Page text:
Stokenchurch Freemasons have paid tribute to the village’s war dead by cleaning up military graves, 100 years after the First World War began. The group polished the headstones of seven men and two women who lost their lives in WWI and WWII in St Peter and St Paul churchyard. This poignant mark of respect for the village’s fallen heroes is particularly significant in the centenary year.
John Colling, 73, of Stokenchurch Lodge says: “Freemasonry is all about friendship, integrity and charity, so we couldn’t think of a better way of putting those principles into practice by sprucing up the military graves, a century after the Great War began.”
Mr Colling, a retired financial director from Wycombe Road, said: “Working together with your chums is always rewarding, but this project was especially poignant as we discovered details of the individual tragedies behind each headstone.”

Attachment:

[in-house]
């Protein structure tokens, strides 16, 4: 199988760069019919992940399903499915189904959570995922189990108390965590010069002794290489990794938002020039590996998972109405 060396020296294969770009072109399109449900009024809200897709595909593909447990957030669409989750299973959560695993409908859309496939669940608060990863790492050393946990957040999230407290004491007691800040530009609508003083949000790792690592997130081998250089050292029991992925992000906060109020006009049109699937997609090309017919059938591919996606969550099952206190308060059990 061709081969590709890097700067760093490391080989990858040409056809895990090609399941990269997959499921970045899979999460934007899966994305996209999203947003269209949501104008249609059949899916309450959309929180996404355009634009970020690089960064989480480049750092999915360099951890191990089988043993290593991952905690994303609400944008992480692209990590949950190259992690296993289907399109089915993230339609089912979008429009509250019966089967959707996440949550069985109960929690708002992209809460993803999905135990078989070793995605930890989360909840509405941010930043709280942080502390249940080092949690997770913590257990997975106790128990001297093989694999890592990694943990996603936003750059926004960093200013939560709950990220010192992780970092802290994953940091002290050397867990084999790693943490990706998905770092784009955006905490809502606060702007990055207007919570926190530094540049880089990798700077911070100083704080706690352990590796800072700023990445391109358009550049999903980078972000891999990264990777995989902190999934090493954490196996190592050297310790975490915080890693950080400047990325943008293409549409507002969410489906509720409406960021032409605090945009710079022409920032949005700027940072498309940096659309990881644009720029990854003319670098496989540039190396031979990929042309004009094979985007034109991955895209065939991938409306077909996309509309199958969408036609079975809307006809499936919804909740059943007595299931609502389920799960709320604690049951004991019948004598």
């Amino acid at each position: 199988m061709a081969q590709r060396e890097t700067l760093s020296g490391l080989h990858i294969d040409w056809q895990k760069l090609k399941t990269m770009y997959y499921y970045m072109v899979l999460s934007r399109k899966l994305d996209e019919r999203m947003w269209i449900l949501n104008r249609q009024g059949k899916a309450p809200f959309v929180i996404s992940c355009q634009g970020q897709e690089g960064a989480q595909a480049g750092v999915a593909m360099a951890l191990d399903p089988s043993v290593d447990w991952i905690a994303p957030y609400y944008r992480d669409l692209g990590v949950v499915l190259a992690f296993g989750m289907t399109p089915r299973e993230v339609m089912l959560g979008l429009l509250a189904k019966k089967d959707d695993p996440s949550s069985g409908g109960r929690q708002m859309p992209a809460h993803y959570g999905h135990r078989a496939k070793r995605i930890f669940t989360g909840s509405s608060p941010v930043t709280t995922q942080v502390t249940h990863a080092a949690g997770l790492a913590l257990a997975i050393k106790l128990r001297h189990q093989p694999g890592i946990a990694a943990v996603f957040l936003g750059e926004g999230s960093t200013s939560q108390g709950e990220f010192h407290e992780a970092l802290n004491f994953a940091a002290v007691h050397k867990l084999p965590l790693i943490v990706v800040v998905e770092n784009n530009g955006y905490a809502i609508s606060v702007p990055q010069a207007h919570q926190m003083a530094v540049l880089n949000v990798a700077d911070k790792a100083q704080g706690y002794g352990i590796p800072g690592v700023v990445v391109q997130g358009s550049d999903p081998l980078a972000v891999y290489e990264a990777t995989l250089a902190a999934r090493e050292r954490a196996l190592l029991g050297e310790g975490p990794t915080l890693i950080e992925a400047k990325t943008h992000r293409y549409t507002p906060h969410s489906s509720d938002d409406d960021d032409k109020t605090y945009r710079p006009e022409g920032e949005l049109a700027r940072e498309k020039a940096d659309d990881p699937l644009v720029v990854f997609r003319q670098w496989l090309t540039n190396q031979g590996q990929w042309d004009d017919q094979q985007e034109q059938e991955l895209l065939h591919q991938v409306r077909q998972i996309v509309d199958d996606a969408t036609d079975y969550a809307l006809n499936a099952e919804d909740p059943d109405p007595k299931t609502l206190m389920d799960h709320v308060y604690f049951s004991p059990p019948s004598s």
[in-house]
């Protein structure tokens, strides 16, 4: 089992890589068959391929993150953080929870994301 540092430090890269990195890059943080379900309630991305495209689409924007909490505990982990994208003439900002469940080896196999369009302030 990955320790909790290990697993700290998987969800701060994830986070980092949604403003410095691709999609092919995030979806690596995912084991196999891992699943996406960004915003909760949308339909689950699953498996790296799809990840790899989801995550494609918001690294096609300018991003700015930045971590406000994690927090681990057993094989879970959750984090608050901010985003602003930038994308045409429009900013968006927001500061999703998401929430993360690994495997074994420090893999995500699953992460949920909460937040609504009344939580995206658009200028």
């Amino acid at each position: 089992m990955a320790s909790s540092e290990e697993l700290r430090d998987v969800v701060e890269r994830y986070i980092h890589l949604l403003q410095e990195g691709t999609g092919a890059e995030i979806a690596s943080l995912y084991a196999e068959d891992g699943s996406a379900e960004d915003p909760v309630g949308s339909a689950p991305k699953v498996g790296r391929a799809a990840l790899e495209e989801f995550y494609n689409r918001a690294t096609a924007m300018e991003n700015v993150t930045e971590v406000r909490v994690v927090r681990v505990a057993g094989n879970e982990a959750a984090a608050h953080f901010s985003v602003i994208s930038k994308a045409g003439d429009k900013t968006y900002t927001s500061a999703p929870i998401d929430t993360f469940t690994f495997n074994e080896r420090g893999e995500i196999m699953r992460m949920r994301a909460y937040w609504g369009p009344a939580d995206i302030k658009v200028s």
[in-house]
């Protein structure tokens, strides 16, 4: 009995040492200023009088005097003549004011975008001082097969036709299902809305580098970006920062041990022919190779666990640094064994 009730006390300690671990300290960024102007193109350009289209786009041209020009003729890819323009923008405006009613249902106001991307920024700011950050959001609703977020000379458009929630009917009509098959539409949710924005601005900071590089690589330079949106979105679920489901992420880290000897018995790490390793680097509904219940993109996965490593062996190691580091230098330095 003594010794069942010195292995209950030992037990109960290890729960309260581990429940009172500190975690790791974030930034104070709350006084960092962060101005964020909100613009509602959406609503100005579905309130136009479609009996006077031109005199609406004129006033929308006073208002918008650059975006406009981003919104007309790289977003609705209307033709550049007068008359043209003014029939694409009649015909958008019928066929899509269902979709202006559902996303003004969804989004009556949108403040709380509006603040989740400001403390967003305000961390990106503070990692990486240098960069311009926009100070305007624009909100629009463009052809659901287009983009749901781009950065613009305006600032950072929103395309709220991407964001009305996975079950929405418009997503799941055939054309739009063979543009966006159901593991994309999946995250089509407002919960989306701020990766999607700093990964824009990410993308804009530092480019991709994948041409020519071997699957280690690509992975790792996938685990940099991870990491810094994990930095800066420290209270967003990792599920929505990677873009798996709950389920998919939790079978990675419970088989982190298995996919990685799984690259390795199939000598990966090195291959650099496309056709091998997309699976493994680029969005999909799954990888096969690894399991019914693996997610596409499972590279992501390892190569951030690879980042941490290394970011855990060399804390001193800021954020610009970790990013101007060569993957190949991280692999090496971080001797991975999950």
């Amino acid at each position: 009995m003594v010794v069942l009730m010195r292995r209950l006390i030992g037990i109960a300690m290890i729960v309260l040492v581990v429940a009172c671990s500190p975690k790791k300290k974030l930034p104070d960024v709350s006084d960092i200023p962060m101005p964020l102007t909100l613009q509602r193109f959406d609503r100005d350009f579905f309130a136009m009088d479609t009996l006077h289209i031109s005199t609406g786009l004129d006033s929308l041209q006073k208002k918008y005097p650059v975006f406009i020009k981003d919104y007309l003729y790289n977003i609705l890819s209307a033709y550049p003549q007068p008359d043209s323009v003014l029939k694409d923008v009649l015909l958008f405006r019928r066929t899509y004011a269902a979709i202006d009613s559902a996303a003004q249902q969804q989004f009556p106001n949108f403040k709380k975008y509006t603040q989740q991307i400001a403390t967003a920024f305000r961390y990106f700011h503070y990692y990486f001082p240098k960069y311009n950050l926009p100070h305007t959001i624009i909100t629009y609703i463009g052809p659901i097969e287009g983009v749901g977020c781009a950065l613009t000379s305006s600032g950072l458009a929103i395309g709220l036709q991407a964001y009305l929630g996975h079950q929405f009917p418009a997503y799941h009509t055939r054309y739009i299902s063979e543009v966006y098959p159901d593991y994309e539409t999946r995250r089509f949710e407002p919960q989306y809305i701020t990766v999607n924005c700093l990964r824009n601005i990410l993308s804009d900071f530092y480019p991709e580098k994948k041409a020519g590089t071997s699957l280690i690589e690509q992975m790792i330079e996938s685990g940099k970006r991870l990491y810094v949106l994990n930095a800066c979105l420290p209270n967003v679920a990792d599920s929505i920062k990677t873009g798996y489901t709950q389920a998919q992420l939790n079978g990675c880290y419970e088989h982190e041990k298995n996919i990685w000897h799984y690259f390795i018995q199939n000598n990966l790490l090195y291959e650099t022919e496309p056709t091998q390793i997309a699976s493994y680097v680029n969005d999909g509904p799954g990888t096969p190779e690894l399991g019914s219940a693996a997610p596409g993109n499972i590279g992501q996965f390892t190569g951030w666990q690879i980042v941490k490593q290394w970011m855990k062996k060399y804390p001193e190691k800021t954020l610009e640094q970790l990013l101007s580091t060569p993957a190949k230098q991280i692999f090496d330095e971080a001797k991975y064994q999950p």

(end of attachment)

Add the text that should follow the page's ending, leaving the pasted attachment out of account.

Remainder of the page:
The graves the group cleaned up included that of Private Henry Cockerill, who was 27, when he died – 10 days after the end of the First World War. He originally joined the Royal Bucks Hussars but later served with the Labour Corps. His parents, William and Sarah, lived in Swan Cottage, Stokenchurch. Former army major Peter Moody, 59, assistant head of Marlow and Bucks Freemasons, from Cookham, said: “All credit to Stokenchurch lodge and the parish council for keeping the memory of these brave people alive.
“Like the armed forces, freemasonry gives its members and their families great camaraderie and enjoyment, as well as promoting friendship, integrity and charity, which continue to play a major part in our daily lives.”
Stokenchurch Lodge meets regularly at the Masonic Centre in St Peter Street, Marlow, to support the community. This is the second time the Freemasons group have helped out in the area – they previously helped clear vegetation five years ago, after a plea from the parish council.